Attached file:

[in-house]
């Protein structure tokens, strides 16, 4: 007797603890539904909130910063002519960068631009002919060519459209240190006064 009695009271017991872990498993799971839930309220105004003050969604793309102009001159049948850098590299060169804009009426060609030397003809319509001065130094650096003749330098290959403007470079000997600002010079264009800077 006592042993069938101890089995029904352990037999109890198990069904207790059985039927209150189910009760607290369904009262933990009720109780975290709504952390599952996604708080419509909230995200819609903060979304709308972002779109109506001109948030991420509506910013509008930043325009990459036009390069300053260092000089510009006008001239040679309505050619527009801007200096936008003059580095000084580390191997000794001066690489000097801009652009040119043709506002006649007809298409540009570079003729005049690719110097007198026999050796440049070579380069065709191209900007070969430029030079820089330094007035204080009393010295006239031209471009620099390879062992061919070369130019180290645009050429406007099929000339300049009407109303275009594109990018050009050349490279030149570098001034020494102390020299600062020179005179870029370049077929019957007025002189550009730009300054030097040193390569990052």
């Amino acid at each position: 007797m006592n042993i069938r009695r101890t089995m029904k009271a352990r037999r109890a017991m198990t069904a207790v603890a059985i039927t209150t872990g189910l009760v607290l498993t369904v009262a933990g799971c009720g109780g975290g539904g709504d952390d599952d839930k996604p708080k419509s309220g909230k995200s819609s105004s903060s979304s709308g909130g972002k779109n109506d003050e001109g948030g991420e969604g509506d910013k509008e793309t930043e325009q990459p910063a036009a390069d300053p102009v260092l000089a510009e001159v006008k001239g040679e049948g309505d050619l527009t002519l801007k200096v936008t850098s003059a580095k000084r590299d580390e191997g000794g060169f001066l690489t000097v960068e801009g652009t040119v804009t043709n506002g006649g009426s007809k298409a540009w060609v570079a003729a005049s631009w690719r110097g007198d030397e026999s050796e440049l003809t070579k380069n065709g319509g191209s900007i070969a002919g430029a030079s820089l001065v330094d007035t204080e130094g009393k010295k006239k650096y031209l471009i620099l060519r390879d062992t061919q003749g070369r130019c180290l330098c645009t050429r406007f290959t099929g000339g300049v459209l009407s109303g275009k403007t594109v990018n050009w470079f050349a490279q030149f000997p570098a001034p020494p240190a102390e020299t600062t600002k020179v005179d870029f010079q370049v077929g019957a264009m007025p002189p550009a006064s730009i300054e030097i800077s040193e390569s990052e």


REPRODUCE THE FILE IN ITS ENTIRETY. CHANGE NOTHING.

[in-house]
């Protein structure tokens, strides 16, 4: 007797603890539904909130910063002519960068631009002919060519459209240190006064 009695009271017991872990498993799971839930309220105004003050969604793309102009001159049948850098590299060169804009009426060609030397003809319509001065130094650096003749330098290959403007470079000997600002010079264009800077 006592042993069938101890089995029904352990037999109890198990069904207790059985039927209150189910009760607290369904009262933990009720109780975290709504952390599952996604708080419509909230995200819609903060979304709308972002779109109506001109948030991420509506910013509008930043325009990459036009390069300053260092000089510009006008001239040679309505050619527009801007200096936008003059580095000084580390191997000794001066690489000097801009652009040119043709506002006649007809298409540009570079003729005049690719110097007198026999050796440049070579380069065709191209900007070969430029030079820089330094007035204080009393010295006239031209471009620099390879062992061919070369130019180290645009050429406007099929000339300049009407109303275009594109990018050009050349490279030149570098001034020494102390020299600062020179005179870029370049077929019957007025002189550009730009300054030097040193390569990052």
């Amino acid at each position: 007797m006592n042993i069938r009695r101890t089995m029904k009271a352990r037999r109890a017991m198990t069904a207790v603890a059985i039927t209150t872990g189910l009760v607290l498993t369904v009262a933990g799971c009720g109780g975290g539904g709504d952390d599952d839930k996604p708080k419509s309220g909230k995200s819609s105004s903060s979304s709308g909130g972002k779109n109506d003050e001109g948030g991420e969604g509506d910013k509008e793309t930043e325009q990459p910063a036009a390069d300053p102009v260092l000089a510009e001159v006008k001239g040679e049948g309505d050619l527009t002519l801007k200096v936008t850098s003059a580095k000084r590299d580390e191997g000794g060169f001066l690489t000097v960068e801009g652009t040119v804009t043709n506002g006649g009426s007809k298409a540009w060609v570079a003729a005049s631009w690719r110097g007198d030397e026999s050796e440049l003809t070579k380069n065709g319509g191209s900007i070969a002919g430029a030079s820089l001065v330094d007035t204080e130094g009393k010295k006239k650096y031209l471009i620099l060519r390879d062992t061919q003749g070369r130019c180290l330098c645009t050429r406007f290959t099929g000339g300049v459209l009407s109303g275009k403007t594109v990018n050009w470079f050349a490279q030149f000997p570098a001034p020494p240190a102390e020299t600062t600002k020179v005179d870029f010079q370049v077929g019957a264009m007025p002189p550009a006064s730009i300054e030097i800077s040193e390569s990052e």